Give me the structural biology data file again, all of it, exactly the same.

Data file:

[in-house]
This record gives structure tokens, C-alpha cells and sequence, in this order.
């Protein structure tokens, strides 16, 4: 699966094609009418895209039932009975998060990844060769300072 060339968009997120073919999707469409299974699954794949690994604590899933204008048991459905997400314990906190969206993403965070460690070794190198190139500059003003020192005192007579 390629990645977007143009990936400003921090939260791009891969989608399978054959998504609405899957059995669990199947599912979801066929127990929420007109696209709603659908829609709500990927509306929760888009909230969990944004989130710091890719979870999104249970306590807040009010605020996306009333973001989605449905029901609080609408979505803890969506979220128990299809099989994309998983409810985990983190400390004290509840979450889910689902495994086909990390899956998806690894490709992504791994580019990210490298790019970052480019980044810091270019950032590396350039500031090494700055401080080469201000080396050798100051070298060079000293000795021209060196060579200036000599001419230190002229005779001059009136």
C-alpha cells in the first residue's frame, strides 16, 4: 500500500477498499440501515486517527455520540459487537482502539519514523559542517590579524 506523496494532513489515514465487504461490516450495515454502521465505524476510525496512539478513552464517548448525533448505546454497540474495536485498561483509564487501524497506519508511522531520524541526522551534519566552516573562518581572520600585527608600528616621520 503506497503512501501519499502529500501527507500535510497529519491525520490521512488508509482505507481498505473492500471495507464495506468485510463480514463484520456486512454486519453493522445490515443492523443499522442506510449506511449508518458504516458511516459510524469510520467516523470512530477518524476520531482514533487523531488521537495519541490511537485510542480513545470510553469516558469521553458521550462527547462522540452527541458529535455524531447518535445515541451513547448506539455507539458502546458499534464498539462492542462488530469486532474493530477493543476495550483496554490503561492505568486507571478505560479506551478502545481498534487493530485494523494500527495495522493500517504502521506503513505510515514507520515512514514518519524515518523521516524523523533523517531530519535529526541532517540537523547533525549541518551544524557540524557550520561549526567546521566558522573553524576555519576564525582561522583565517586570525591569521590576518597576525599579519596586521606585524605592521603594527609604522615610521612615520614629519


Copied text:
[in-house]
This record gives structure tokens, C-alpha cells and sequence, in this order.
């Protein structure tokens, strides 16, 4: 699966094609009418895209039932009975998060990844060769300072 060339968009997120073919999707469409299974699954794949690994604590899933204008048991459905997400314990906190969206993403965070460690070794190198190139500059003003020192005192007579 390629990645977007143009990936400003921090939260791009891969989608399978054959998504609405899957059995669990199947599912979801066929127990929420007109696209709603659908829609709500990927509306929760888009909230969990944004989130710091890719979870999104249970306590807040009010605020996306009333973001989605449905029901609080609408979505803890969506979220128990299809099989994309998983409810985990983190400390004290509840979450889910689902495994086909990390899956998806690894490709992504791994580019990210490298790019970052480019980044810091270019950032590396350039500031090494700055401080080469201000080396050798100051070298060079000293000795021209060196060579200036000599001419230190002229005779001059009136």
C-alpha cells in the first residue's frame, strides 16, 4: 500500500477498499440501515486517527455520540459487537482502539519514523559542517590579524 506523496494532513489515514465487504461490516450495515454502521465505524476510525496512539478513552464517548448525533448505546454497540474495536485498561483509564487501524497506519508511522531520524541526522551534519566552516573562518581572520600585527608600528616621520 503506497503512501501519499502529500501527507500535510497529519491525520490521512488508509482505507481498505473492500471495507464495506468485510463480514463484520456486512454486519453493522445490515443492523443499522442506510449506511449508518458504516458511516459510524469510520467516523470512530477518524476520531482514533487523531488521537495519541490511537485510542480513545470510553469516558469521553458521550462527547462522540452527541458529535455524531447518535445515541451513547448506539455507539458502546458499534464498539462492542462488530469486532474493530477493543476495550483496554490503561492505568486507571478505560479506551478502545481498534487493530485494523494500527495495522493500517504502521506503513505510515514507520515512514514518519524515518523521516524523523533523517531530519535529526541532517540537523547533525549541518551544524557540524557550520561549526567546521566558522573553524576555519576564525582561522583565517586570525591569521590576518597576525599579519596586521606585524605592521603594527609604522615610521612615520614629519